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Too Afraid to Ride My Carbon Road Bike

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Too Afraid to Ride My Carbon Road Bike

Old 12-06-21, 11:04 AM
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Too Afraid to Ride My Carbon Road Bike

I have a 2019 Trek Domane SL5 carbon road bike that, after significant weight gain during a riding hiatus, am now too afraid to ride in fear that I will damage the frame.

I am currently 305 lbs. and working hard to get some weight back off. In July I put smooth tires on my mountain bike and have been averaging 60 miles per week since. I, so badly, want to get back on the Domane but donít want to over-stress it and, potentially ruin it, for when I get back down under 275 lbs. (Trekís weight limit). When I originally purchased the Domane, I also invested an additional $1000 on heavy duty custom-built wheels (DT Swiss, RR 521ís with 32 heave-gauge spokes and hubs meant for bike touring). I am confident in the wheels but, even being a very conscientious rider, I just fear for the frame.

I have registered for a two-day, 150-mile ride in May which I intend to do on the road bike (Texas MS 150). This being said, I feel I should be training on the road bike (at least for my long rides on the weekends).

I am reaching out to the group to gather feedback on whether my concerns are warranted and if my decision to wait is wise, or if I am over-thinking it.
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Old 12-06-21, 11:30 AM
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I think you're being smart. Trek says 275, ah, for a reason. Might not know the reason, but you gotta respect it. Meantime, focus simply on getting more and more time in the saddle of the MB.
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Old 12-06-21, 11:44 AM
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Ride it, The weight limit is to protect trek but they are tested to a much higher weight. I rode my carbon road bike as high as 364 with no negative implications. Any frame issues i have had have surprisingly been on the aluminum parts.
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Old 12-06-21, 01:04 PM
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You shouldn't second guess Trek unless you have some actual knowledge to the contrary. Use the bike as an incentive. It's going to be hard to lose weight this time of year. Having the bike to look forward to may help galvanize your self control. Good luck!
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Old 12-06-21, 05:36 PM
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Personally, I would set the carbon bike aside for now. How many pinch flats do you really want to repair? Pick up a nice steel MTB or hybrid from the 90's for $100-200 and go at it. I just converted a lugged steel trek 930 MTB to drop bar, and am getting ready to do the same to a lugged steel Trek 790, which has the same frame as the 520 touring bike. No reason you couldn't do a two day,150 miler on either one.
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Old 12-07-21, 01:40 PM
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Get on it and ride! The frame will be fine, and it sounds like the traditional weak points in the wheels won’t be an issue either. Go for it! This is coming from someone in exactly the same situation as you and damn near bang on the same weight with a carbon Canyon road bike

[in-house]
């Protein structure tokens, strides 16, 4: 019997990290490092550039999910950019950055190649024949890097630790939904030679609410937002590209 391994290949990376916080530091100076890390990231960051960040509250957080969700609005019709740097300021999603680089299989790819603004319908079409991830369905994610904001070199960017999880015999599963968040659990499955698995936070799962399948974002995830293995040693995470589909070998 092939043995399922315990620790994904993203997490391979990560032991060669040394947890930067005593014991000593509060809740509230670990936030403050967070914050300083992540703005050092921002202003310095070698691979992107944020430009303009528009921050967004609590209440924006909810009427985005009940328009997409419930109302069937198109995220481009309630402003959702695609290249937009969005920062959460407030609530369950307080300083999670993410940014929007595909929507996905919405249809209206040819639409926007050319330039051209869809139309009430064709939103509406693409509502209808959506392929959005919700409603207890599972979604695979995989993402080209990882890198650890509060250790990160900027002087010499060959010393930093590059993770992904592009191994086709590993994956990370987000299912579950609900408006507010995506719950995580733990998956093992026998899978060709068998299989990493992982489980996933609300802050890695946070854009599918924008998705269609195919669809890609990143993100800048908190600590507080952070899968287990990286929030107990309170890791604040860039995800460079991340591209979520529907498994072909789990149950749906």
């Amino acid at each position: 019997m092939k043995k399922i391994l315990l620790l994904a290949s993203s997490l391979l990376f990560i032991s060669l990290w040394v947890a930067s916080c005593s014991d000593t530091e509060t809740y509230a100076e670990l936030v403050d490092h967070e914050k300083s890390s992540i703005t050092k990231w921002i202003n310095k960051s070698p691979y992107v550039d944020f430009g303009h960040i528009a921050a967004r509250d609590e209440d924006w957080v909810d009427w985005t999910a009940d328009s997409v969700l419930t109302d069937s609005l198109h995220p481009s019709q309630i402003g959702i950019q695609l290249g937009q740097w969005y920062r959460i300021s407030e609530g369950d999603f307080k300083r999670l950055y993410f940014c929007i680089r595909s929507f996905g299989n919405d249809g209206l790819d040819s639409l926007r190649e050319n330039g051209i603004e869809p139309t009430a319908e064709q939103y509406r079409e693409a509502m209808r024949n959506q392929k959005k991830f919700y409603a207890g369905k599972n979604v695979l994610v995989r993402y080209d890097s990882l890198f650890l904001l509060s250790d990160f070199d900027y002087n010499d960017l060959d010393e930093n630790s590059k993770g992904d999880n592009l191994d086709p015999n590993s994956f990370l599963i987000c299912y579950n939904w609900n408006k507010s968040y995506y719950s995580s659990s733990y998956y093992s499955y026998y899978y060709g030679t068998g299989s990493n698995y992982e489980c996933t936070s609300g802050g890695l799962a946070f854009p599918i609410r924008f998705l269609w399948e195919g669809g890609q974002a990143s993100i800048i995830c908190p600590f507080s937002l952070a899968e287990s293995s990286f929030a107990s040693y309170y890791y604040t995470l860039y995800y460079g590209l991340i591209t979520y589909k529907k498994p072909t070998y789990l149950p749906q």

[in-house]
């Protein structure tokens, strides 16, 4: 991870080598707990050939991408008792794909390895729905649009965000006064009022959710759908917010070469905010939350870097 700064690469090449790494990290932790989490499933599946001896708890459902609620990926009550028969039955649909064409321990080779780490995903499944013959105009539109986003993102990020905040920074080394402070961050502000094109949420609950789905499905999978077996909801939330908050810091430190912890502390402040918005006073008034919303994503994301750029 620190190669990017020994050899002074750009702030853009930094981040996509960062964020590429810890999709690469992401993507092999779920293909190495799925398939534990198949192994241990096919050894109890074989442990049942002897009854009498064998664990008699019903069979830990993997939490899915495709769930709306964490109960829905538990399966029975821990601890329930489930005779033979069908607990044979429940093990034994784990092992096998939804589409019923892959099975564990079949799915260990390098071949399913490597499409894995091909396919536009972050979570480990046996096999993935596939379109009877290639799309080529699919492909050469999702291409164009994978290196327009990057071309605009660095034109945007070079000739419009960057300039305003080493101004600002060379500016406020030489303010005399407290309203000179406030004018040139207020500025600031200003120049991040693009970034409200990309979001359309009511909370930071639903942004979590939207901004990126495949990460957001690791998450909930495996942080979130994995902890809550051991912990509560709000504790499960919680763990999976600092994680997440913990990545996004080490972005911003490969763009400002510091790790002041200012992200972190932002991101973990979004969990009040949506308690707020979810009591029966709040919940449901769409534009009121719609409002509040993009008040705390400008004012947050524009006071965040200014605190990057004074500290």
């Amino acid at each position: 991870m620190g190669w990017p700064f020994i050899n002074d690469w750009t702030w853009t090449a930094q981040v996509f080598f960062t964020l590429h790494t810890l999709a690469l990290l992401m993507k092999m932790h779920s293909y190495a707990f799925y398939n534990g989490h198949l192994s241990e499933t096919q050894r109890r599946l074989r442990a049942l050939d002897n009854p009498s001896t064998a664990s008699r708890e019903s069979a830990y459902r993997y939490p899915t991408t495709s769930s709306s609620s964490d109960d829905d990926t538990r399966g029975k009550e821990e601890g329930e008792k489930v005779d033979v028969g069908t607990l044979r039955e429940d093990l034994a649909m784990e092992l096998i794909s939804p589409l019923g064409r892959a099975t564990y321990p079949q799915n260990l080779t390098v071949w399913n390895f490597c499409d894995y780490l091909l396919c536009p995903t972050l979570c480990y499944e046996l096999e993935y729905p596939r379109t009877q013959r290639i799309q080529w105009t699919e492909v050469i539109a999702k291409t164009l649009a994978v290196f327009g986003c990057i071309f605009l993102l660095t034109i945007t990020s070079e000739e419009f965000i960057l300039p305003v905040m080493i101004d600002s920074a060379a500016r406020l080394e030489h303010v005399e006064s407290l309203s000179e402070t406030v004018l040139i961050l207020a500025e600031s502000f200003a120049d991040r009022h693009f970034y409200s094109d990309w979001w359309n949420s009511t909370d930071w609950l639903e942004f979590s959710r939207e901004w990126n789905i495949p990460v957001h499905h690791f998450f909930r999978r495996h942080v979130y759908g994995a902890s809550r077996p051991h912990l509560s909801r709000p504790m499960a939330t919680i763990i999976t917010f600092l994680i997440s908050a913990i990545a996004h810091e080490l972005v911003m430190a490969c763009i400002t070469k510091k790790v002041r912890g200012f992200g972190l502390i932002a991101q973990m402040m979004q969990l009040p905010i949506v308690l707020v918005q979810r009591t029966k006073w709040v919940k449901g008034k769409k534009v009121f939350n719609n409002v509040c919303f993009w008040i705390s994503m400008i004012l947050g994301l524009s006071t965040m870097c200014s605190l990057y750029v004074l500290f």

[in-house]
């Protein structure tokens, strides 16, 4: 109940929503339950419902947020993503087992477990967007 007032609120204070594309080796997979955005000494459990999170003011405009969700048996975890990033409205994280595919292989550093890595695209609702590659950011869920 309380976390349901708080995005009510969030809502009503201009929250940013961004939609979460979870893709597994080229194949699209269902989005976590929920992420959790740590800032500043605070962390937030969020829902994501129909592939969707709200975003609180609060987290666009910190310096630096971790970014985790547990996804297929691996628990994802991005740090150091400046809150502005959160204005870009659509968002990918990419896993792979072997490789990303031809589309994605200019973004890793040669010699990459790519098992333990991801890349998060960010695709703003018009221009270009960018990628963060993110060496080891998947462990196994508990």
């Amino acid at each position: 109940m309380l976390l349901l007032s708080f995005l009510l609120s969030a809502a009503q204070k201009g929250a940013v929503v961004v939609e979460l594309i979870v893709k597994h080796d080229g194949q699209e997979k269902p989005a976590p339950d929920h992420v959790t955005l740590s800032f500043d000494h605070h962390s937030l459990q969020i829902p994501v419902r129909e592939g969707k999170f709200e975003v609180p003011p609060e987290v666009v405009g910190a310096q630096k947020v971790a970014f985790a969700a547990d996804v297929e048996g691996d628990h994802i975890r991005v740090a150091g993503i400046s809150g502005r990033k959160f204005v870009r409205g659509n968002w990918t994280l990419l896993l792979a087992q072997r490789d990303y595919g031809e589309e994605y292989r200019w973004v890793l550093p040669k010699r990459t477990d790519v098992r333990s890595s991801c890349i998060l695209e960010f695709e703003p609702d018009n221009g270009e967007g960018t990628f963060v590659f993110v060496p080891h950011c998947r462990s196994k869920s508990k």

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Old 12-07-21, 02:30 PM
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Bike frames are very strong being composed of a triangular structure. The wheels and in particular the spokes are the weakest link. When a spoke breaks it can result in a damaged rim. On the other hand spending thousands of dollars more to have a bike that is 2 lbs lighter than an aluminum alloy one makes little sense in your situation.

A gravel bike should be able to better support your weight or a bike designed for rough roads like the Specialized Roubaix. Even with a downhill speed of 30 mph I would not want to have the catastrophic failure of the bike. There might be no damage to your body or you might end up with a broken shoulder or collar bone or damaged knee cap and these injuries taken months to heal. I evaluate risks based on the worst case and the impact it will have on me and if that is a concern then I don't proceeed.
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Old 12-12-21, 05:37 PM
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have been riding a 2010 Roubaix for a couple year from 255-265 lbs with out issue. I am extra careful over bumps, but that is any bike, especially the skinny tire bikes I ride. I am also very cautious on down hills, but I would be whether was 165 or 265.... I don't want to fall LOL

You could also convert a 90's MTB inexpensively. I am riding this Singletrack with winter. $100 Bike, $50 for the new Brake Levers, recycled bars, new bar tape. Good luck!


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Old 12-13-21, 08:26 AM
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Originally Posted by justcynn
You could also convert a 90's MTB inexpensively. I am riding this Singletrack with winter. $100 Bike, $50 for the new Brake Levers, recycled bars, new bar tape. Good luck!